I recently ran across a well-intentioned request on StackExchange’s beta Software Quality Assurance and Testing group on ranking defects. Something to do with locating a good bug matrix to use.
This would have been my response, had StackExchange not decided my answer looks like spam:
It appears the option you found is very similar to the old idea of Risk Prioritization Numbers. It’s an artifact of performing Failure Mode and Effects Analysis or FMEA. People have created several variations of this over the years and attempted to apply it to software development activities like testing. The problem I have with it when used in this context is its subjectivity and, as a result, failure to faithfully relate the effect on the end user.
What is severe or highly likely for one customer may have no impact upon another. Of course there are exceptions … your software kills someone every time they start it up. Yes, we can probably give that a “value”. But you’ll likely find your value is only “true all the time” for the most and least severe/likely defects. Everything in between can end up being a guessing game, something that for the majority of defects you find will be subjective. You are simply ranking the defects with ordinal numbers, based on some value system not created by your actual end users.
This worked better in the context it was originally designed for - military and other mission critical systems developed by agencies like NASA that had a low level of fault tolerance anyway. In that context, ranking is less important as defect removal is taken more seriously considering a failure could cost billions of dollars or cause the death of one or more people … or both.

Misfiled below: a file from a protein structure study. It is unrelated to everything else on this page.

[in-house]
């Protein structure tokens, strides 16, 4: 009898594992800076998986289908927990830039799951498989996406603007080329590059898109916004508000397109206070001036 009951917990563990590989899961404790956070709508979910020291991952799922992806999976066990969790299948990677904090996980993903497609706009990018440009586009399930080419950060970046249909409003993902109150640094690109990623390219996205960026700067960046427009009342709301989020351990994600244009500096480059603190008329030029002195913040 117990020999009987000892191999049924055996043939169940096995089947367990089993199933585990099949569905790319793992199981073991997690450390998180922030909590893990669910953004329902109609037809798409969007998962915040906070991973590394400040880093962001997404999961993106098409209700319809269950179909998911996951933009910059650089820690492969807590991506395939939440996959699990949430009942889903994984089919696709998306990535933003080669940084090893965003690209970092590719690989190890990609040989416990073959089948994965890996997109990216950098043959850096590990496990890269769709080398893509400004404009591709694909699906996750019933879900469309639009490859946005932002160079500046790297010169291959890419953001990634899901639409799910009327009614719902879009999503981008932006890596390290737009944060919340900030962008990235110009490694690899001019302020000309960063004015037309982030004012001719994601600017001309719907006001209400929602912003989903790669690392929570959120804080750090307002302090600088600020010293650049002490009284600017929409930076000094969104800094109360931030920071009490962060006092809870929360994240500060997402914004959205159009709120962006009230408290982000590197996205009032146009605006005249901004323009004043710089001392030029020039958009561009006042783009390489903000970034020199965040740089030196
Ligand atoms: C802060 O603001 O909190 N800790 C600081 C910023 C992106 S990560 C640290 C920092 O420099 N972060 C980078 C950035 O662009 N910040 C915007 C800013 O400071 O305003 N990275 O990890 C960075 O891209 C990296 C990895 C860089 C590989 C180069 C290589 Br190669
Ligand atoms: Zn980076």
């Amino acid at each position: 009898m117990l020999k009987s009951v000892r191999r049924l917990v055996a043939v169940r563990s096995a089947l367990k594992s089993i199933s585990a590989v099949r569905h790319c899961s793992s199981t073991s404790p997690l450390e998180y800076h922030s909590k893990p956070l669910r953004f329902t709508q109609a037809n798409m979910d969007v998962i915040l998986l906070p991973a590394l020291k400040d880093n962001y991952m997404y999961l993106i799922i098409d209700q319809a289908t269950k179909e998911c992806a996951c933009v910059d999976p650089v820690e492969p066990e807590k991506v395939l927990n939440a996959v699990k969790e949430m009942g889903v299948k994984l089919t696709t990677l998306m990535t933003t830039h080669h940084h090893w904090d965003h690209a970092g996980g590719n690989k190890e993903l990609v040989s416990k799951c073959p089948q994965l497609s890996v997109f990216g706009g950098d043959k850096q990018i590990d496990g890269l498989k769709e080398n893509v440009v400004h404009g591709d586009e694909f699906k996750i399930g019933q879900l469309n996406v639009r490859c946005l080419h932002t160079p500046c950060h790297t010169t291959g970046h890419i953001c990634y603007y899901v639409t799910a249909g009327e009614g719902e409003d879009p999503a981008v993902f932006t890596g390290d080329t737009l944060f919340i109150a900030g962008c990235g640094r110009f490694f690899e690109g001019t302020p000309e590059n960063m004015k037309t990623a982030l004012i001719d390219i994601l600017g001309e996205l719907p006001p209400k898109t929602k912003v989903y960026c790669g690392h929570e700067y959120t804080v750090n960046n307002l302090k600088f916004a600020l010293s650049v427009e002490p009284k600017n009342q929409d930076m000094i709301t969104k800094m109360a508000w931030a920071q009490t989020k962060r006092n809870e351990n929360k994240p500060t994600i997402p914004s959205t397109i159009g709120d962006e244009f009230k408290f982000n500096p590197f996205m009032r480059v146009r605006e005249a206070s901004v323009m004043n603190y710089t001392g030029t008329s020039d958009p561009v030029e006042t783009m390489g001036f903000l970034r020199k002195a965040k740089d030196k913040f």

But in the desktop, web, and mobile software business today where developers generate more non-mission critical bugs than they do features, the subjectivity can hurt when trying to use it to make decisions about what to fix first and what not to fix at all. We have a tendency to get lost in that murky middle part.
Another problem is the somewhat ridiculous math I have sometimes seen associated with it.
For example, if two runners compete in two races and runner A places 1st in both and runner B places 2nd in both, can you multiply those placements to give more meaning to them? For runner A, her multiplied value is “1”, while runner B is rewarded a “4”. Does that mean runner B is 4 times slower than runner A? It’s misleading, especially when runner B was 10 seconds behind in the first race and lost by a hair in the second. The “quality value” between them should be closing, but the math here tells a different story, doesn’t it? After the first race you have a more accurate story: runner B is slower than runner A. After the second race, we are led to assume ridiculous notions like 1) runner A is getting faster and runner B has little to no improvement or 2) that runner B is actually getting slower. Neither of which are the true story in this case. Yet, this is exactly how we are ranking defects.